click on map below for more on Scedeland

the circle outlines the cradle of the modern occident

by land and sea

Map from Clark Hall's prose translation of Beowulf, 1901
dated but interesting

see here for the amber routes

A direct passage across the North Sea may also be suspected

"Inhumation in (tree-trunk) coffins was already starting to be practised in Schleswig-Holstein in the beginnings of its Bronze Age ... especially in Jutland. ... The same rite of boat- or coffin-burial appears simultaneously in Britain in the middle centuries of the second millenium, when the North Sea trade route was flourishing ... penetrating the Wessex culture ... but more prominent on the east coast, especially in Yorkshire, where the Irish route over the Pennines reached the sea. The ... Gristhorpe coffin-burial near Scarborough ... the great barrow of Loose Howe on the Cleveland Moors ... serve to show how the same rite took hold among the seafarers of both sides of the North Sea between about 1600 and 1400 B.C."
From The Prehistoric Foundations of Europe; C.F.C.Hawkes, Methuen 1940; pp 365-66.

"The Wessex people were rich in Baltic amber no less than in Irish gold ... it becomes clear that they made a strong magnet on one flank of an Irish-Baltic trade whose richest exchange was in gold and amber. ... But the more direct routes between Ireland and the Baltic lay across North England and Scotland ..."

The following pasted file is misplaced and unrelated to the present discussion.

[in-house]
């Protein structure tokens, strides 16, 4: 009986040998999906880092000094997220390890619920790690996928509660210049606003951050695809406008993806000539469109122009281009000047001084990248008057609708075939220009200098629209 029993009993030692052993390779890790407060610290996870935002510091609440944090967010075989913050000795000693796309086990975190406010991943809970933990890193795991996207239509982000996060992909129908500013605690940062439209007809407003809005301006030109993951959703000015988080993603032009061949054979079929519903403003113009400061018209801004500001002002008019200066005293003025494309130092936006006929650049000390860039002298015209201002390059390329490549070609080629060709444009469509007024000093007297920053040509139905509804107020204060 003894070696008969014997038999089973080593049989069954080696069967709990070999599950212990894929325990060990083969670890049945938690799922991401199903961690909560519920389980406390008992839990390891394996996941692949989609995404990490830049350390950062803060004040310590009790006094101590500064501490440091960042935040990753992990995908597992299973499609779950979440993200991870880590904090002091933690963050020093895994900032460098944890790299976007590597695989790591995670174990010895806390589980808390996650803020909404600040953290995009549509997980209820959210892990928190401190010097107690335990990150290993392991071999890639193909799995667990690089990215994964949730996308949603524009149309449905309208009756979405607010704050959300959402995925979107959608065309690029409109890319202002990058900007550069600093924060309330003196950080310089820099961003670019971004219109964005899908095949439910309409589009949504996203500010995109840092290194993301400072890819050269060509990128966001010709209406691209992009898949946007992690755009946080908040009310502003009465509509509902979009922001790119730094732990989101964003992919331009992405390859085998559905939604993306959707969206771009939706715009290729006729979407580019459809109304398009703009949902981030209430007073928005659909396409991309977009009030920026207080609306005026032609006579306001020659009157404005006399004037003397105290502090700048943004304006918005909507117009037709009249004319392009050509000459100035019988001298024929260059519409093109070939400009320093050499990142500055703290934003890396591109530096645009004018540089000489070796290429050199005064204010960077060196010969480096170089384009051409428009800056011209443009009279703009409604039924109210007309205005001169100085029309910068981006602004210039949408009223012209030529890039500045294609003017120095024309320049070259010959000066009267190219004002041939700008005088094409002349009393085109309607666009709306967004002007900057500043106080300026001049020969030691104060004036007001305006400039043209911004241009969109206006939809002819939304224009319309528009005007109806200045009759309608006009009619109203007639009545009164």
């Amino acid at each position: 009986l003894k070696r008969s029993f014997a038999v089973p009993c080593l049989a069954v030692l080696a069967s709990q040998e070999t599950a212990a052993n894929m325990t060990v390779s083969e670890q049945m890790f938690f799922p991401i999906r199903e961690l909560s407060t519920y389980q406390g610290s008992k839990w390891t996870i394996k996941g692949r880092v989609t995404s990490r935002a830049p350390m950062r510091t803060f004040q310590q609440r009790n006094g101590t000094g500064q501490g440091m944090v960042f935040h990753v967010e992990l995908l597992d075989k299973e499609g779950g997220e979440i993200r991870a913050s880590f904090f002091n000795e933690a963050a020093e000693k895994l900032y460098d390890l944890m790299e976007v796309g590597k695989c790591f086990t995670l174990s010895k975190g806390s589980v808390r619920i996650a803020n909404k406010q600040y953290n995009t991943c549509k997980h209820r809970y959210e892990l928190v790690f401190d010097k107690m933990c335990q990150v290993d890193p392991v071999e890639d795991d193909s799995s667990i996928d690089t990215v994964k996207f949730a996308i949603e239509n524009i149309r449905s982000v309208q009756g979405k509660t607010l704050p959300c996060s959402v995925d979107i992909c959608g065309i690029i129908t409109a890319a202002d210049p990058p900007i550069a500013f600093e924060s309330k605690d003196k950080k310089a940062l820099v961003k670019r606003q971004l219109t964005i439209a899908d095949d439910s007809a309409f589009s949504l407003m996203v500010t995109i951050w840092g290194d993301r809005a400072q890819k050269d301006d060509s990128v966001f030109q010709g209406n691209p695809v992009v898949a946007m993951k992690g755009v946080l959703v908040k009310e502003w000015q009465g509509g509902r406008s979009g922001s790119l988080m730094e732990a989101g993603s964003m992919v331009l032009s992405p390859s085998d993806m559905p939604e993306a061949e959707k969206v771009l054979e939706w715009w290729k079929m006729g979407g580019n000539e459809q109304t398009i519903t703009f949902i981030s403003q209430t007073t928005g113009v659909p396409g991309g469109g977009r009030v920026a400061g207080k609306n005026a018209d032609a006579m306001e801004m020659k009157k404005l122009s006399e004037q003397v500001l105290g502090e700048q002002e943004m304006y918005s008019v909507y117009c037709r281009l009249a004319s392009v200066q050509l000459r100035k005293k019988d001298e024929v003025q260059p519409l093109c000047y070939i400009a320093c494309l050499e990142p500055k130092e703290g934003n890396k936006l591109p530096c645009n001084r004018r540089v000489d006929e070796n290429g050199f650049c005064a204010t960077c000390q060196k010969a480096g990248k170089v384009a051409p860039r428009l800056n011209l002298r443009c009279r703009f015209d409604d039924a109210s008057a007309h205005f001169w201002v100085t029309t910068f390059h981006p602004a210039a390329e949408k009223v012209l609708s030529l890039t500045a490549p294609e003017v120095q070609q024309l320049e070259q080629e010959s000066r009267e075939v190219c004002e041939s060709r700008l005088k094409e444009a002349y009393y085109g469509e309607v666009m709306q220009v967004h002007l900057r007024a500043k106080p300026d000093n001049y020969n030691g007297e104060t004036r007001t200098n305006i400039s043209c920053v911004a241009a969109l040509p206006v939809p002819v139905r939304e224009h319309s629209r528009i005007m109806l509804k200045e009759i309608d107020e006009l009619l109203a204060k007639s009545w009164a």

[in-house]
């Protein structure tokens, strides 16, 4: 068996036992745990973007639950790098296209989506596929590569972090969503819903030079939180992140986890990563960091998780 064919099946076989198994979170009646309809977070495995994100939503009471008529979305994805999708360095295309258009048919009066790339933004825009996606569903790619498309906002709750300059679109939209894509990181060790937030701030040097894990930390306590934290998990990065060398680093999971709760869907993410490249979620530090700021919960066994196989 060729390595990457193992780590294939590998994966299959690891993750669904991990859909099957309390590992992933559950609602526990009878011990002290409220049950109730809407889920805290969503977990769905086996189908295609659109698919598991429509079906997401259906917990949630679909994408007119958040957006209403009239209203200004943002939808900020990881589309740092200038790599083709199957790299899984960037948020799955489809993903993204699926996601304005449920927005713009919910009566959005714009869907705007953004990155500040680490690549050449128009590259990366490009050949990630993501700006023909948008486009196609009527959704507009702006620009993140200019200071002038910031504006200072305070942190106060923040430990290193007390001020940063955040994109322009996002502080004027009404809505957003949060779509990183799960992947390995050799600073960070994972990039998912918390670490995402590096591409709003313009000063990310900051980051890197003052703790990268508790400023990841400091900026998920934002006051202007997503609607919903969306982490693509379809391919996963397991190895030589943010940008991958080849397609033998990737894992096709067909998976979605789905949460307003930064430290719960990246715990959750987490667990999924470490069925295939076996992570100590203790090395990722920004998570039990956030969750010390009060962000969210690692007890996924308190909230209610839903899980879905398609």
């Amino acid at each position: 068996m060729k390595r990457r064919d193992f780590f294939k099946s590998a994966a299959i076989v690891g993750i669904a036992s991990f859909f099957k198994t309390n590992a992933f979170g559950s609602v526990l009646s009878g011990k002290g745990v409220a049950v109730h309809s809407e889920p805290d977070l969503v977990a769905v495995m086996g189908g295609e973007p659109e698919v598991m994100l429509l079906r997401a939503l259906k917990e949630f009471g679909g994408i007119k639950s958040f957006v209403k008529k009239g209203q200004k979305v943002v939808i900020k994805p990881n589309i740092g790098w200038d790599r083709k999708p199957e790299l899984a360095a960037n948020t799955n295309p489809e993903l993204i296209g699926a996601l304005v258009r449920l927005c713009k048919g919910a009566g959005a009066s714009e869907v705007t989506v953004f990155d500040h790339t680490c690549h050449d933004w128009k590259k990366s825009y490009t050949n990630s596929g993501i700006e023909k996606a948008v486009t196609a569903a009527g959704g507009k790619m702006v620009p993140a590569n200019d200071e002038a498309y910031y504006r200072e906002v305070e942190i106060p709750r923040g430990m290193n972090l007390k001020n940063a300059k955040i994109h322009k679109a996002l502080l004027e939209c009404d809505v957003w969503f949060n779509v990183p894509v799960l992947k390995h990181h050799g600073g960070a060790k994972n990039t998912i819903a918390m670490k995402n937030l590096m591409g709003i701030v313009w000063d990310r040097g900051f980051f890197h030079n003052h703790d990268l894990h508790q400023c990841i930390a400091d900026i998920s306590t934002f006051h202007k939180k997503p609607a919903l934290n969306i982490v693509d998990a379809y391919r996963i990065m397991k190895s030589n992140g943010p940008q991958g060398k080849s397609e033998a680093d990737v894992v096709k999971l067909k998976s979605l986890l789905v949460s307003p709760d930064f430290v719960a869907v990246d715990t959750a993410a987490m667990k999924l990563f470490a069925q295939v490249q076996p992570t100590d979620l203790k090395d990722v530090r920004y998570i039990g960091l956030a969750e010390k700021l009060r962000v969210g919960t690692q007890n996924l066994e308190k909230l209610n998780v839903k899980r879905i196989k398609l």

Ibid, pp 324-25.

A Seafarer


Scyld Scefing

Sceaf (as is reported) was driven when a youth upon a certain island of Germany called Scandza, which is mentioned by Jordanes, the historian of the Goths; he arrived sleeping in a ship, but with no rowers, and a sheaf of corn was placed at his head; hence his name Sceaf. The natives of the district received him as if he had been miraculously sent to them, and trained him up carefully; and when he came to manhood he reigned in the town then called Slaswic, but now Haitheby. The country is called Old Angeln, and from it the Angles came into Britain; and it is situated between the Saxons and the Goths.

From: A History of the Church of Durham by Simeon of Durham; translated from the original Latin by Joseph Stevenson MA. First published 1855 by Seeleys of London in the series "The Church Historians of England". Facsimile reprint 1993: Llanerch Publishers, Felinfach.

Simeon's Chronicles of the Angles: Vol III. (Early 1100s). p.757.


bird   divide   god   man   other   sea   sun

ancient ships

index of picture collages
main index
essays index

The Kivik Grave in Scedeland

North Sea Bronze Age traffic flourished for at least 2,000 years
before the Angles came to Anglia
and much longer, I dare say

amber was petrified sunlight

© Charles Harrison-Wallace 2009, 2016
all rights reserved